The Center for Education Reform, a non-profit dedicated to expanding educational opportunities, just released its 2022 rankings of states’ charter school laws, finding that 14 states improved their charter laws during the Covid crisis.
How did New Jersey do?
It’s not one of the14. In fact, according to CEF, New Jersey is an outlier in a different way:
A continued and relentless assault on charter school growth by the Murphy Administration has education advocates and charter school leaders fuming. Petitions to start and to expand charter schools – which must endure a heavy handed state cumbersome and establishment-focussed Department of Education—are being regularly denied for no reason other than teachers unions and district demands, costing New Jersey two spots in the national rankings and dropping their score from a C to a D for the first time in history.
Here is CEF’s full analysis:
AUTHORIZERS: The commissioner of education (who represents the state department of education) is the sole authorizer. Charter school applicants may submit applications to the local school board and the commissioner. If the local district is under state intervention, applications may be submitted to the state district superintendent for consideration but the only the state education commissioner can approve. Denied applications may be appealed to the appellate division of the state superior court. NJ is the only state in the country whose appeals go to a court.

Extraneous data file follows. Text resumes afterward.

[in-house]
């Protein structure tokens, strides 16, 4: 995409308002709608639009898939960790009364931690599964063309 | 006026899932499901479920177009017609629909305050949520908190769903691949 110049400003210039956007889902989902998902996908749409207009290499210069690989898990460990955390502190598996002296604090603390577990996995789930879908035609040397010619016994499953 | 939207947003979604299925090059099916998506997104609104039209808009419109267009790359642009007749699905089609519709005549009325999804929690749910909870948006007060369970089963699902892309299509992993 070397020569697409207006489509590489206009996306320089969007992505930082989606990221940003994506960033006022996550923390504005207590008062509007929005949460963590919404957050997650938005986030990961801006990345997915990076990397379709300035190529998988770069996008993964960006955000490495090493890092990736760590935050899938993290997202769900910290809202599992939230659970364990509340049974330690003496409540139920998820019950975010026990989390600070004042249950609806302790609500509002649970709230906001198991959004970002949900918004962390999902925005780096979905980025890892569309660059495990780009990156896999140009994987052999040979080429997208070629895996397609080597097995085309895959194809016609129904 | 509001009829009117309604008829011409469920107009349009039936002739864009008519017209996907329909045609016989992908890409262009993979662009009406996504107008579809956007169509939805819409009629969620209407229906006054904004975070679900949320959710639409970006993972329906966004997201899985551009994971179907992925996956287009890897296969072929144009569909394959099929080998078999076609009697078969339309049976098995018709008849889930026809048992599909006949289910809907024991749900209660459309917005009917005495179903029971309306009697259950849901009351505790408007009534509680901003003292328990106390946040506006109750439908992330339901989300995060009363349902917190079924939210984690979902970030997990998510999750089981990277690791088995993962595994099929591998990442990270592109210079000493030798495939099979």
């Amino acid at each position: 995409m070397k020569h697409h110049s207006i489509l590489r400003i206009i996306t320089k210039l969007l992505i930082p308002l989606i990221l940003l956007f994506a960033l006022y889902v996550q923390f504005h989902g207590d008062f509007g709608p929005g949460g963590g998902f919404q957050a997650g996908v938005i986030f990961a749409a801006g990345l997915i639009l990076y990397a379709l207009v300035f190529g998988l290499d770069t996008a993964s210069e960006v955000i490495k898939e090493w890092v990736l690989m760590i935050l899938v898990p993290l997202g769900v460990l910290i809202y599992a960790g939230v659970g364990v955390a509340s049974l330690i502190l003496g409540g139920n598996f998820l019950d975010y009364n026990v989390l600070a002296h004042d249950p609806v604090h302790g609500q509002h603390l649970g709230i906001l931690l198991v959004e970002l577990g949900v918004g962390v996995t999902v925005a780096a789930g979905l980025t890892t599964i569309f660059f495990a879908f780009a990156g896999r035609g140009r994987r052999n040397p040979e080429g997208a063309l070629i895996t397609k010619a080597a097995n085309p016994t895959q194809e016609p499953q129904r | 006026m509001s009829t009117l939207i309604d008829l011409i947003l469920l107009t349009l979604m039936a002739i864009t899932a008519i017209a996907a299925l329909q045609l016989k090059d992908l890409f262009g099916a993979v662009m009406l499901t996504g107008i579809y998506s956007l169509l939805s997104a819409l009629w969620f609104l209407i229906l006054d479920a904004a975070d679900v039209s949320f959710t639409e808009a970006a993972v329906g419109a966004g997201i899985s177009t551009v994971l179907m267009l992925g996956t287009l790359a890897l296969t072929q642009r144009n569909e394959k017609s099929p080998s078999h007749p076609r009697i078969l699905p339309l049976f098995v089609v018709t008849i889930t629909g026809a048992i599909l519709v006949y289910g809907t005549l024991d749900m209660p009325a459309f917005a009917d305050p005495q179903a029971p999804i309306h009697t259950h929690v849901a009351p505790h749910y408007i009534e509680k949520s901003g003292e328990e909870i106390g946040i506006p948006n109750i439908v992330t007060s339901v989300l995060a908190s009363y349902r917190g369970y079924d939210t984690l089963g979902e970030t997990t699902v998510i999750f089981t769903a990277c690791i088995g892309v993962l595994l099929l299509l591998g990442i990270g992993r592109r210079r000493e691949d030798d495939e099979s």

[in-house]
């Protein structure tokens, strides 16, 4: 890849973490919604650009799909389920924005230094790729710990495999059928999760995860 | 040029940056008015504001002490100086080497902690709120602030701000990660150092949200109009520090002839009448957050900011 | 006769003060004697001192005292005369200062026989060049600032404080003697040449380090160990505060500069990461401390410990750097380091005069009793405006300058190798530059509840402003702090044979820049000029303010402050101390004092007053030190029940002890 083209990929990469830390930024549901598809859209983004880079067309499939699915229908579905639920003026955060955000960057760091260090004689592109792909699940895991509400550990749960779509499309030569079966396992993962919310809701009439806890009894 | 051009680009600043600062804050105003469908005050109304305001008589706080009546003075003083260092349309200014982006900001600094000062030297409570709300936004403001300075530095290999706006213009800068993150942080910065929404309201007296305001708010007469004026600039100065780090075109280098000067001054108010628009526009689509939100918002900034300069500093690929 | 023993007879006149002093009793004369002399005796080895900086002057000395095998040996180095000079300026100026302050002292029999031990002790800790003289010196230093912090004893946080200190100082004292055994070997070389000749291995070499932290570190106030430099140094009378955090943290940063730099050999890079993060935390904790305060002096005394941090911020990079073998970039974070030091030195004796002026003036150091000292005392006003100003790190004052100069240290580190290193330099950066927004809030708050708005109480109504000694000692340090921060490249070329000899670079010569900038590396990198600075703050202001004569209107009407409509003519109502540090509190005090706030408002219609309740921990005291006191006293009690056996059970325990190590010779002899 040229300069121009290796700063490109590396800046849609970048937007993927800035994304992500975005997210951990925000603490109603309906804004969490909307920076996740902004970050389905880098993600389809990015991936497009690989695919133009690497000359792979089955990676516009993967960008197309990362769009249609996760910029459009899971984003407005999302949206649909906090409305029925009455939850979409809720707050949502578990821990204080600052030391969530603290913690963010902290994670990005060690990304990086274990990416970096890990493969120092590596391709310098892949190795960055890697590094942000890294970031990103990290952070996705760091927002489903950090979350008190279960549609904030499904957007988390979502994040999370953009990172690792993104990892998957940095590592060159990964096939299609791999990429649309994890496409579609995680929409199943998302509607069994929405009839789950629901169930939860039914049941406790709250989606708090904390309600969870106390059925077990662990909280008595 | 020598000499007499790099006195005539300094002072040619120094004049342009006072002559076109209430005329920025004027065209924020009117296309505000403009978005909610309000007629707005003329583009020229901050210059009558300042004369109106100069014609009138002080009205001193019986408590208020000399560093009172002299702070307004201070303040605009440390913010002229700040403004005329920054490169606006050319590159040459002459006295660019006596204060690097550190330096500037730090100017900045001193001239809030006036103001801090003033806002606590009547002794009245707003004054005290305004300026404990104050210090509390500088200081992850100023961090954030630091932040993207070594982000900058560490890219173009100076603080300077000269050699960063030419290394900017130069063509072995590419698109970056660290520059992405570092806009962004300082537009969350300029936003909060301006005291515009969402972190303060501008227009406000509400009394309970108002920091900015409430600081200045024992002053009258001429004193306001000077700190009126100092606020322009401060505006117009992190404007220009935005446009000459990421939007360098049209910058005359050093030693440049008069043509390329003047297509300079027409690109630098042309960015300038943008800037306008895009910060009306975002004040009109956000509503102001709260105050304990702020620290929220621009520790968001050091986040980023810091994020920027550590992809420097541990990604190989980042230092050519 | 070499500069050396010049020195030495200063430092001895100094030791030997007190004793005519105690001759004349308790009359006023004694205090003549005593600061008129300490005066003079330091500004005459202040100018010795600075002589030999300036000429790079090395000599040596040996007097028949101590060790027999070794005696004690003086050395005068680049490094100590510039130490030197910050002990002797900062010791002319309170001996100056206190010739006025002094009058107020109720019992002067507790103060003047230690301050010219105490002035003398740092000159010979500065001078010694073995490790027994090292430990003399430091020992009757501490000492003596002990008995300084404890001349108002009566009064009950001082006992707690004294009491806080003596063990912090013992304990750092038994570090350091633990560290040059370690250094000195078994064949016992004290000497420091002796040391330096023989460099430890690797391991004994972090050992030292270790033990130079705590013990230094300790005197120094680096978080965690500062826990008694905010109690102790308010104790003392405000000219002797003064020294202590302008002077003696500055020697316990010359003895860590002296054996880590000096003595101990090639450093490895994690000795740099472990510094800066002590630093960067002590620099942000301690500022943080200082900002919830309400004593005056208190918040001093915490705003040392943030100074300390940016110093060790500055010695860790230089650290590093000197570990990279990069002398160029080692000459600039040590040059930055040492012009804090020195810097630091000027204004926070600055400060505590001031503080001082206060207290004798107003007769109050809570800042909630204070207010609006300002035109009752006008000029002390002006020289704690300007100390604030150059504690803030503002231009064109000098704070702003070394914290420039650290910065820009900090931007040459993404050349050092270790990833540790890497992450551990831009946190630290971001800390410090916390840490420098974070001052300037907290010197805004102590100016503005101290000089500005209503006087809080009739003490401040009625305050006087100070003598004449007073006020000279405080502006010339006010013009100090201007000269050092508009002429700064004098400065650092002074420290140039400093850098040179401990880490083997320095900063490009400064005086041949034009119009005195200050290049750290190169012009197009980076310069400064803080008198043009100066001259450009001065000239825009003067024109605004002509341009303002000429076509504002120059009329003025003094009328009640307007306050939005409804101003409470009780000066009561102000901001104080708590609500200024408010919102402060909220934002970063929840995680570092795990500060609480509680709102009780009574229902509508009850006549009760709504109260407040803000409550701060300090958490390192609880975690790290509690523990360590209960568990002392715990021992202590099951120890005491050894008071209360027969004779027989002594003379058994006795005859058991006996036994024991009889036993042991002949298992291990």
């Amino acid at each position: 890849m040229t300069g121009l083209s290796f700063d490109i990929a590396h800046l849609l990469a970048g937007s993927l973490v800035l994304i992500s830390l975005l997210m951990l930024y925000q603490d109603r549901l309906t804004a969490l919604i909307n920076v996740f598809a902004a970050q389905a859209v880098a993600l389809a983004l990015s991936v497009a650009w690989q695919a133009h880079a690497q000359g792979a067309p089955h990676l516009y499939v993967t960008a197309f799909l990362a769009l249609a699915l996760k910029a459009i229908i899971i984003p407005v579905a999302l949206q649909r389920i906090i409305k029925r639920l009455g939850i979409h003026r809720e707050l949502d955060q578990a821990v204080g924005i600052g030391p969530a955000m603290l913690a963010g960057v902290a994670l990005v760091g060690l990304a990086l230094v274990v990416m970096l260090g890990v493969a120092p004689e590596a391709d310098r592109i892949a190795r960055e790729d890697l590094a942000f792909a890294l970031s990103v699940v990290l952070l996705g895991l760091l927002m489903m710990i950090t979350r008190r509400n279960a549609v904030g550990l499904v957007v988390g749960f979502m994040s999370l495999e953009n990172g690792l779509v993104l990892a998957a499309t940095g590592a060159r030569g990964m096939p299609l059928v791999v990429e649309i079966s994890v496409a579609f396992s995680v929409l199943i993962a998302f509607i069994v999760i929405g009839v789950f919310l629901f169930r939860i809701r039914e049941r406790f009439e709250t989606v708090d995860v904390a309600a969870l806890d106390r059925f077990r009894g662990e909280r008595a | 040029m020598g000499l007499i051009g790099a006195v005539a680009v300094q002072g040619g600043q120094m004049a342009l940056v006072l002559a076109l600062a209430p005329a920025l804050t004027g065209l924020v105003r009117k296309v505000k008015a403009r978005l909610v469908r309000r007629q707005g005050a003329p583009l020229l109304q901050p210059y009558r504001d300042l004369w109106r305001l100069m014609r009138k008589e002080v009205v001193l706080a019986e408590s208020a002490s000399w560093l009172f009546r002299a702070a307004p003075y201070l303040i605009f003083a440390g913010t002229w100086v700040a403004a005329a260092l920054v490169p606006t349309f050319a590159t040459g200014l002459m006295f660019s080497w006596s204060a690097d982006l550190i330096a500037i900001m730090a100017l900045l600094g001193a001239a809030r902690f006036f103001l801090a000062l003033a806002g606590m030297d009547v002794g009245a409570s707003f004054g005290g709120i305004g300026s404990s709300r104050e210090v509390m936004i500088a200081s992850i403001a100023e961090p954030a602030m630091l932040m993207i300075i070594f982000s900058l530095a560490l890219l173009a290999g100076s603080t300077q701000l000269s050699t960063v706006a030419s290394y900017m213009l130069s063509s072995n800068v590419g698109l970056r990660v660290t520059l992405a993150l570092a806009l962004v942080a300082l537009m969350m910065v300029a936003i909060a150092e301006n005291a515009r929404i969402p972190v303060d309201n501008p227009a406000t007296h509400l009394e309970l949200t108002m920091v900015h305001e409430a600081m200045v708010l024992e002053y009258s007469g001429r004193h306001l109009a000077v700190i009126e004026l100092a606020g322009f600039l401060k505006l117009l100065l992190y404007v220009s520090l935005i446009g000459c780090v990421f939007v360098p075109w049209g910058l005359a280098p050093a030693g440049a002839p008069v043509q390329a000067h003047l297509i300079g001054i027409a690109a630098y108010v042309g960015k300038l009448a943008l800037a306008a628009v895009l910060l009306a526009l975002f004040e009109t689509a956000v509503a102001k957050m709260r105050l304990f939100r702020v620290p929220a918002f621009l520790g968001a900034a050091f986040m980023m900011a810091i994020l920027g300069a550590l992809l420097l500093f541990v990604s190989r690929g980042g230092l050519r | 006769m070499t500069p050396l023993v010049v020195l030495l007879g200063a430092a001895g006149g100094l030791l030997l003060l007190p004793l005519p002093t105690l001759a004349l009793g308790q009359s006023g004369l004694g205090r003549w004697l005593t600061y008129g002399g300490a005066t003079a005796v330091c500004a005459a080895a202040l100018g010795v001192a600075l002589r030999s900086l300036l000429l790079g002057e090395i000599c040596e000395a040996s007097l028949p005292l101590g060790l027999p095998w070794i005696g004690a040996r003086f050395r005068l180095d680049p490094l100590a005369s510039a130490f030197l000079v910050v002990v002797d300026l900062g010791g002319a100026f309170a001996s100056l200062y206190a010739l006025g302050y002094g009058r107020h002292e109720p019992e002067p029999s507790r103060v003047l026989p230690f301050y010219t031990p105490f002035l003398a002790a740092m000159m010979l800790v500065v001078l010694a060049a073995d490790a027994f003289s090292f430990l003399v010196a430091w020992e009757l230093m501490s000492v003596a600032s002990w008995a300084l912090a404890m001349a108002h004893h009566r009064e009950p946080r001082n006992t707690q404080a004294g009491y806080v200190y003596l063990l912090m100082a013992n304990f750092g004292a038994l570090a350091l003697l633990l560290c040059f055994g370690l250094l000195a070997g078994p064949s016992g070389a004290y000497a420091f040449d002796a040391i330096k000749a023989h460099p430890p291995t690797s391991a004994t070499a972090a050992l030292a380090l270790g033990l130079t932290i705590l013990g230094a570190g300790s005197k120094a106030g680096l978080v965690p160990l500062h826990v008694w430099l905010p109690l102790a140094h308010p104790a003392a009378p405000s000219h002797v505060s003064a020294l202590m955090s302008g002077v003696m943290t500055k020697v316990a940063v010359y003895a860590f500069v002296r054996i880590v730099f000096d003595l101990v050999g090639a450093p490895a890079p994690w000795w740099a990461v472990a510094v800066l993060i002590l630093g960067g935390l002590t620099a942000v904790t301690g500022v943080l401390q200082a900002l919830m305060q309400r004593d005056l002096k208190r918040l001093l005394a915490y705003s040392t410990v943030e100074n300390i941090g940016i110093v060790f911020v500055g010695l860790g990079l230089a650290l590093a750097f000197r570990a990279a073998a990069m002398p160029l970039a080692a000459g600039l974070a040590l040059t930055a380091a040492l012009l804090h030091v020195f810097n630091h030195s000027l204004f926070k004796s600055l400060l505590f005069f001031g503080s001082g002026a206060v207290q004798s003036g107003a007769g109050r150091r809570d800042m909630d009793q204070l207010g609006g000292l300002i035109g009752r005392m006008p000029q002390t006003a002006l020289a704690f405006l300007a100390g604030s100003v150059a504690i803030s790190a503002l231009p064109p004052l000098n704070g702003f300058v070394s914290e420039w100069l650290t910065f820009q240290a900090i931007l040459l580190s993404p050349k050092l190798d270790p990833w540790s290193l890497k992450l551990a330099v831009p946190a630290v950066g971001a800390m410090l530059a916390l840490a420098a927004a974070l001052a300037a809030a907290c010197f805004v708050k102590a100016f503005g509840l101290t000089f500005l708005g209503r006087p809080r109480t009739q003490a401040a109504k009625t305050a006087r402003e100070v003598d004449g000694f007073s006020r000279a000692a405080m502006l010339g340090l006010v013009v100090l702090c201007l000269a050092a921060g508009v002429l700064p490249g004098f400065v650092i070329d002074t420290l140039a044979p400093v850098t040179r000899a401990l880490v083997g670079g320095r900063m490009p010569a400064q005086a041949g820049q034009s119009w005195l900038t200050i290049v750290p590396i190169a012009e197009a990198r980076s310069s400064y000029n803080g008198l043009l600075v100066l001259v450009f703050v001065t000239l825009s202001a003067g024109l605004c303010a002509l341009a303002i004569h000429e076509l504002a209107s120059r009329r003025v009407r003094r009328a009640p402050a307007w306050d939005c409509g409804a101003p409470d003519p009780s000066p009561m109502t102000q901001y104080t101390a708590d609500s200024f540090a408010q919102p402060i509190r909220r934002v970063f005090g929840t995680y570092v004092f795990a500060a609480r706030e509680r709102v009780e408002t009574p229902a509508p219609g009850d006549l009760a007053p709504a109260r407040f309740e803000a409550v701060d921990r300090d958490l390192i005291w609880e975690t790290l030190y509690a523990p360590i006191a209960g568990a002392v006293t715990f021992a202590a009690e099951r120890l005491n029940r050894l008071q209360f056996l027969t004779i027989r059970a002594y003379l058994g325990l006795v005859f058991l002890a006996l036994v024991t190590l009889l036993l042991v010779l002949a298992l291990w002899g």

GROWTH: While New Jersey does not cap the number of charter schools in the state, the state education department operates a defacto cap on new approvals and growth.
OPERATIONS: Instead of granting charters blanket waivers from operational rules to provide maximum freedom, charter school operators must request freedom from specific regulations in their charter applications. That puts the burden on schools to wade through a morass of state rules. Teacher and principal certifications cannot be waived however there are alternative routes available in the state.
EQUITY: 90% of the per-pupil program budget or 90% of the “thorough and efficient funding” amount is supposed to go directly to the charter school for their students, along with state and federal categorical funds. The total funding that charter schools receive is often much less than districts because they do not receive “adjustment aid” from the state. Also, districts can charge charters up to ten percent of per pupil funding to cover administrative fees. New Jersey’s law does not provide any facilities funding.